The myth of the national interest in the Cameron coalition narrative

The launch of the Lib-Con’s ‘Programme for Government’ saw Prime Minister Cameron appeal not for the first time to the ‘national interest’, a concept that seems to be gaining increasing currency in anticipation of the possibility that established party differences might create embarrassing obstacles in the era of the ‘new politics’.  You will have noticed, and will continue to experience, the authoritative invocation of this handy phrase from the leaders of the government.  I would advise any optimistic Coalitionists out there that ‘the national interest’ does not lend itself to much objective usage.

It is establishing itself in Cameron and Clegg’s vocabulary with good reason too.  While the Coalition will continue to portray a convergence of values based on a thoroughly legitimate concern for the ex-government’s erosion of civil liberties, Labour’s statism will become a bit of a straw man after a while.  Obvious ideological differences between the Lib Dems and the Tories will be exploited to full effect by Labour in opposition and the media, and the idea that these can be rendered benign by a higher cause has obvious appeal to both sides of the Coalition.  

Putting aside party interests’ is a particularly banal tautology; at what point would the Conservative Party concede that their principles do not reflect what’s best for Britain?  Are we to assume that the past two weeks have revealed some happy coincidence between Tory fiscal policy and the national interest?  If we had a Labour government right now, the national interest would be defined as maintaining fiscal stimulus, and protecting the recovery.  Instead Britain’s interests are best served by immediate cuts.  The pliability of the term exposes the absurdity of any attempt to use it seriously.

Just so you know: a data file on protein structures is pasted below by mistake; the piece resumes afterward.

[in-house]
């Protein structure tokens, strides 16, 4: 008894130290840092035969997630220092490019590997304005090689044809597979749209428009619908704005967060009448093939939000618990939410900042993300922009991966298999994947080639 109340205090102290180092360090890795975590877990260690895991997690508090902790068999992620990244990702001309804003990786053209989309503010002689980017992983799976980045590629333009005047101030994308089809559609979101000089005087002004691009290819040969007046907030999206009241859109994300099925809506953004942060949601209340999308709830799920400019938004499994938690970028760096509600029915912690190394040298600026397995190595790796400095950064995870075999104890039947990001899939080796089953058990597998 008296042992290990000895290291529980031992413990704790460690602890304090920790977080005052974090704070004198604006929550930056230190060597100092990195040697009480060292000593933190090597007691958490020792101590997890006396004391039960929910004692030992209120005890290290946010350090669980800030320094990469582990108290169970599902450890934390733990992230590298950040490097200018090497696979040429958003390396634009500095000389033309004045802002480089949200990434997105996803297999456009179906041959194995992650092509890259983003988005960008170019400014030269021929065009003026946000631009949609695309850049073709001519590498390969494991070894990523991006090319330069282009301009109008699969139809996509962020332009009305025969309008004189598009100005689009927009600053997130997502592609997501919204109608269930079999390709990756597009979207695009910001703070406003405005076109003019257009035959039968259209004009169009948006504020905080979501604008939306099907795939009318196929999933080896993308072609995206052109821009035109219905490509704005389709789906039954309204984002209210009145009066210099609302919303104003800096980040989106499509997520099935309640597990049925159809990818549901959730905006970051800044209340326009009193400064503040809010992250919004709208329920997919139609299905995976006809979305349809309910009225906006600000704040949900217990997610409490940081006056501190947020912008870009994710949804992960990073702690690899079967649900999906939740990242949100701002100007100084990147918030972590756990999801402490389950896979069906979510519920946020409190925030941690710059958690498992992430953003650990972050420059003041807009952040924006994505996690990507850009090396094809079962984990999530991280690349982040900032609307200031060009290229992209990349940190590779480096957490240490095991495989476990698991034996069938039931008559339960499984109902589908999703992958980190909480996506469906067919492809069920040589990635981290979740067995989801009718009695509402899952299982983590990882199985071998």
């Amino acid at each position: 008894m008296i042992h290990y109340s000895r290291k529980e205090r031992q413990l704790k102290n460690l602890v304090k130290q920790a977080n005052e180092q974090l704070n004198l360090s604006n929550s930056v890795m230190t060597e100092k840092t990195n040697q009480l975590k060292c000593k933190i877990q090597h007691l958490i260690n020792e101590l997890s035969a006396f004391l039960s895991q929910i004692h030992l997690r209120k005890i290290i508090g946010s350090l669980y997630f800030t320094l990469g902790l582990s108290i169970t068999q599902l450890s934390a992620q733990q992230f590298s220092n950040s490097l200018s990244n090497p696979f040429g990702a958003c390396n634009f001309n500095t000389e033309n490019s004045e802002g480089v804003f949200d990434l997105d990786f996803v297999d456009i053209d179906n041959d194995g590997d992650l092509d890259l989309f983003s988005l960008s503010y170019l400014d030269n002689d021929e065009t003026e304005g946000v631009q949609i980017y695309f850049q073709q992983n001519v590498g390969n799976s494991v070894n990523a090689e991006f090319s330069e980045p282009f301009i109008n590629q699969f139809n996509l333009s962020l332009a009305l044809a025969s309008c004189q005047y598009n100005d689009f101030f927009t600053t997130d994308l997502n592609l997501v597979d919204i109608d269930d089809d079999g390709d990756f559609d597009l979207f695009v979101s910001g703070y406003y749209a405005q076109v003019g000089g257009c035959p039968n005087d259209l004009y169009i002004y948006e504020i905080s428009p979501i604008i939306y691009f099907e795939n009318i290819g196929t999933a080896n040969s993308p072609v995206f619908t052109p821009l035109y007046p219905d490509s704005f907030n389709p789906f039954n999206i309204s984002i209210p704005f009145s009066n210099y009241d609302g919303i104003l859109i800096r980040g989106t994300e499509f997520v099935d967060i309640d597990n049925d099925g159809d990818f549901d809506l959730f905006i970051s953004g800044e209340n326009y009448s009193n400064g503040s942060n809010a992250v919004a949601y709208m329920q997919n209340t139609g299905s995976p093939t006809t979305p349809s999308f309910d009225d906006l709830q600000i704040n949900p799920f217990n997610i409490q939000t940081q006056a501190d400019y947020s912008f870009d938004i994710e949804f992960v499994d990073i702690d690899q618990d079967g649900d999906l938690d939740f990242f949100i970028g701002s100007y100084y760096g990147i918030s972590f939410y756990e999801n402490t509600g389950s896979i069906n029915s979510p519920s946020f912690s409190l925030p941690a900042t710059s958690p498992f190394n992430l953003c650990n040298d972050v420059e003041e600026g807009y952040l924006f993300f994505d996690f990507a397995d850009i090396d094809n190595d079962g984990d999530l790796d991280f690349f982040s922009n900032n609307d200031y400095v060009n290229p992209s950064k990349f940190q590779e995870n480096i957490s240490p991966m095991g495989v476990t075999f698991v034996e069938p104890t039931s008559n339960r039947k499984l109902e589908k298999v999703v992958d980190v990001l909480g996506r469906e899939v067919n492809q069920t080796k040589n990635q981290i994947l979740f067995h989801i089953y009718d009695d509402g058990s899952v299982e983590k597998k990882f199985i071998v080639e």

The Coalition, existential proof of the diversity and representativeness of British politics, rests on the fiction that Cameron will objectively defend the national interest, which logically implies that the national interest must be seen as threatened.  Immediately after the scale of the Conservatives’ underachievement in the election had been recognised, Cameron began the public rationalisation of a deal with the Lib Dems. His post-election speech, ‘National interest first’ will be remembered for its ‘big, open and comprehensive offer’ to Clegg.  But it is also indicative of the kind of alarmist, apocalyptic rhetoric which will be essential to the success of the Coalition government:

‘[Britain] did not vote for party political bickering, grandstanding and point scoring – our country’s problems are too serious, they are too urgent, for that…We must sort things out, as quickly as possible, for the good of the country’

So Cameron dutifully assumes the traditional paternal vestige of his party, clearing up Labour’s mess and administering the painful but necessary policies that serve the interests not of a self-serving elite but of the nation.  I’m not saying this sort of negative cohesion is anything new in politics – it is as old as the hills. This makes its usage by Cameron in suggesting that we have entered the ‘new politics’ even more nauseating.